Am Montag, 3. Mai 2010 23:16:46 schrieb Sumit Bose:
> On Mon, May 03, 2010 at 10:51:10PM +0200, Oliver Burtchen wrote:
> > Am Montag, 3. Mai 2010 21:17:35 schrieb Dmitri Pal:
> > > Stephen Gallagher wrote:
> > > > On 05/03/2010 02:55 PM, Rob Crittenden wrote:
> > > >> Oliver Burtchen wrote:
> > > >>> What are the exact service-names to use in --service? I know
> > > >>> basically they are the ones like in /etc/services, or what pam
> > > >>> uses. But I noticed that both ssh and sshd are applicable for ssh.
> > > >>> Is there somewhere a list or do they provide it by their selfs, and
> > > >>> I can only make a good guess and try.
> > > >>
> > > >> To be honest, I'm not sure myself. I'm guessing that sssd has a
> > > >> mechanism for determining this. I've filed
> > > >> https://bugzilla.redhat.com/show_bug.cgi?id=588412 to track this
> > > >> question.
> > > >
> > > > I'm going to let Sumit comment on the Bugzilla ticket, since he'd
> > > > know better, but I'm 99% certain that we get this directly from PAM
> > > > (as in, the application itself provides that data when making a PAM
> > > > request).
> > > >
> > > > Looking at a recent auth I performed on my system, I see the raw PAM
> > > > data that comes in from (for example) 'su -l' is reported to us as
> > > > "service: su-l".
> > > >
> > > > My assumption is that SSSD's HBAC simply treats that as canonical.
> > >
> > > Thanks for reminding me. It now rings the bell. The service name is
> > > what application provides when uses pam calls. There is no full
> > > enumeration. It is whatever is used by an application.
> > > Having a good list would be nice though, at least identifying the
> > > applications that we already know use specific service names.
> >
> > For the record: After reading Sumits reply at bugzilla and this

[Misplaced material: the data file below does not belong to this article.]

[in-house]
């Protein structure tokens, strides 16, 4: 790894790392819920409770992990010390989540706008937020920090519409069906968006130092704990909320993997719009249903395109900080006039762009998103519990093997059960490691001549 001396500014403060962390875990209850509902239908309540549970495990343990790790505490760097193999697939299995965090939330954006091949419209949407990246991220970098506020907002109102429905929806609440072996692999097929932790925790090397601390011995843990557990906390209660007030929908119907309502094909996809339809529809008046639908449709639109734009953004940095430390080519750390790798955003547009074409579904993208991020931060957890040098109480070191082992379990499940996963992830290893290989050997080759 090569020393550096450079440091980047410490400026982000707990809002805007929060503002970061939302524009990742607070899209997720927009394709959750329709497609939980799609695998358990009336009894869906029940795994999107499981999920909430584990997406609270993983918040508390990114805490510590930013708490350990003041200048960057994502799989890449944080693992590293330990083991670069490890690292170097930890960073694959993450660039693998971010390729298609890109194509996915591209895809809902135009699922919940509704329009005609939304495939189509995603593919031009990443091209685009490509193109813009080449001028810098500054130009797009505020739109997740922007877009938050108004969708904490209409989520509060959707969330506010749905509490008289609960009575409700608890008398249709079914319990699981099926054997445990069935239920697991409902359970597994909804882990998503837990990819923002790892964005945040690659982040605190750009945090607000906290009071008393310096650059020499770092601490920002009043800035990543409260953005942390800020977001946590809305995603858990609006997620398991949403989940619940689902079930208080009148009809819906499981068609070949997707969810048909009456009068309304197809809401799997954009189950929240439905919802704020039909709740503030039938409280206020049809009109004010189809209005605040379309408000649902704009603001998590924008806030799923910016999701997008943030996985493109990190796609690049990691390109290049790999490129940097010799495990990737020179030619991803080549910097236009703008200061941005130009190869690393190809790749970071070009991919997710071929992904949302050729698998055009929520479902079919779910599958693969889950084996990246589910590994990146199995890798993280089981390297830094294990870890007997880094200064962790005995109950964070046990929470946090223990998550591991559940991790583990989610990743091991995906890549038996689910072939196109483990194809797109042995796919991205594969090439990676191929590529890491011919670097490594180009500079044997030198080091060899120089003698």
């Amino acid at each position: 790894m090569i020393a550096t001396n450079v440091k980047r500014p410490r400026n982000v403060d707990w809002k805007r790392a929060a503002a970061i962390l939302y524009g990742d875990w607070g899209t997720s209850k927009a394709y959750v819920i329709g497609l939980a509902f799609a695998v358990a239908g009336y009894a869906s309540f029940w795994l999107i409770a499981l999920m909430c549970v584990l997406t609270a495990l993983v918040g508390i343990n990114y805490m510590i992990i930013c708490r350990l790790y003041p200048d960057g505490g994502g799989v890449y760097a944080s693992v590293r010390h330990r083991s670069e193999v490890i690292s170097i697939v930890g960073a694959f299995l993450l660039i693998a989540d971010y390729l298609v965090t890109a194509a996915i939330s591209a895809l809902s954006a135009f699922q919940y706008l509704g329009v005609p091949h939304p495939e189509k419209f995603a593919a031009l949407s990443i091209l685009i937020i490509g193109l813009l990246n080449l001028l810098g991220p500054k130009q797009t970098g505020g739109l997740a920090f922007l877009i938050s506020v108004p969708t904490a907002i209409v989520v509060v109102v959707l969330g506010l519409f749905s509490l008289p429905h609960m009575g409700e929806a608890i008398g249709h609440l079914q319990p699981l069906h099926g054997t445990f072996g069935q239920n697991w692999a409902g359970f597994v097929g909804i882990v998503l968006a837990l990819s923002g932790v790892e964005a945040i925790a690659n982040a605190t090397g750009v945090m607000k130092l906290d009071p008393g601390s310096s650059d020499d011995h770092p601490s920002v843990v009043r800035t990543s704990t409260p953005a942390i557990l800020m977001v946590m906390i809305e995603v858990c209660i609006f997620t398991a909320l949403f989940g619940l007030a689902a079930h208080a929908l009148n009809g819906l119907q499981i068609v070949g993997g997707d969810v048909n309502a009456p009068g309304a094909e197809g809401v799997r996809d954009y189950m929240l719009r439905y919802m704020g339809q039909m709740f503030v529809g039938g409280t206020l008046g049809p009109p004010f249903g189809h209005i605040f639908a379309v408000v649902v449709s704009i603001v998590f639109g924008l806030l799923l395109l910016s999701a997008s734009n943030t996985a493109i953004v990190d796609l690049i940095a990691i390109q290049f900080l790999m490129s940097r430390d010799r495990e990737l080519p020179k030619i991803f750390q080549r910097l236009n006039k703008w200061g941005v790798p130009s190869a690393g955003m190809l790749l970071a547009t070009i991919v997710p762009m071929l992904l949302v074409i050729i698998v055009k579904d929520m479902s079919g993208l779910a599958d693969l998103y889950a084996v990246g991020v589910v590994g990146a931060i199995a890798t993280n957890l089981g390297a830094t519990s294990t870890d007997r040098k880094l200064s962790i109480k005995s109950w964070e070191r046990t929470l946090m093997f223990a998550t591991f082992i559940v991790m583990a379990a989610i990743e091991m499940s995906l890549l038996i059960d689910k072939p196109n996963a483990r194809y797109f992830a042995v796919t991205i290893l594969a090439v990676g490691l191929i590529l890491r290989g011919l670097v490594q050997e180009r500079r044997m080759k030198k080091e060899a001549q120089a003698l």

> >
> > "In general, the service name is the name of the program used to access
> > the service, not the program used to provide the service. This is why the
> > service wu-ftpd, defines its service name as /etc/pam.d/ftp." quoted from
> >
> > http://www.redhat.com/docs/manuals/linux/RHL-8.0-Manual/ref-guide/s1-pam-
> > config-files.html
> >
> > I tested it a little bit out:
> >
> > If you set a hbac-rule with --service=su-l, it will only apply to "su -l"
> > or "su -", but not to a simple "su".
> >
> > If you set a hbac-rule with --service=su, it will apply to "su -l", "su
> > -"and a simple "su".
> >
> > So my assumption is, that applications do try from a specific name, down
> > to the general one. This is why "sshd" and "ssh" work. Or is it pam who
> > does this magic?
> 
> No it is not PAM, but some kind of error on my side. The strings sssd gets
> from the LDAP server are not terminated with \0, but the size is known
> (this is because the ASN.1 coding of the LDAP messages). I was lazy and
> just compared up to the length return by LDAP. Although the effect might
> look convenient I think this is an error. I'll try to fix it tomorrow.

Yes, at first sight it looked convenient. But arghh, currently a hbac-rule for 
"su" also matches "sudo"? Well, good to nailed it down.  ;-)   I'll appreciate 
your corrections.

But despite that it would be very nice to have some way to set a rule for a 
"category" or group of services. It is very error-prone to administer the same 
set of rules for example for ssh, su, login seperately. I can think of 
different approaches to achieve that, but don't know what's best.

Maybe it should be possible to collect services in a group. Then the frontend 
(cli or webui) could apply modifications to all members of this named group, if 
asked so?

Best regards,
Oli


> 
> bye,
> Sumit
> 
> > Btw: I also think a good list with well known services would be nice, so
> > someone who tries to set up wu-ftpd, like the example in the redhat-docu,
> > uses "ftp", and not "wu-ftpd". It's just a wish for the upcomming
> > documentation. ;-)
> >
> > Best regards,
> > Oli
> 
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-- 
Oliver Burtchen, Berlin

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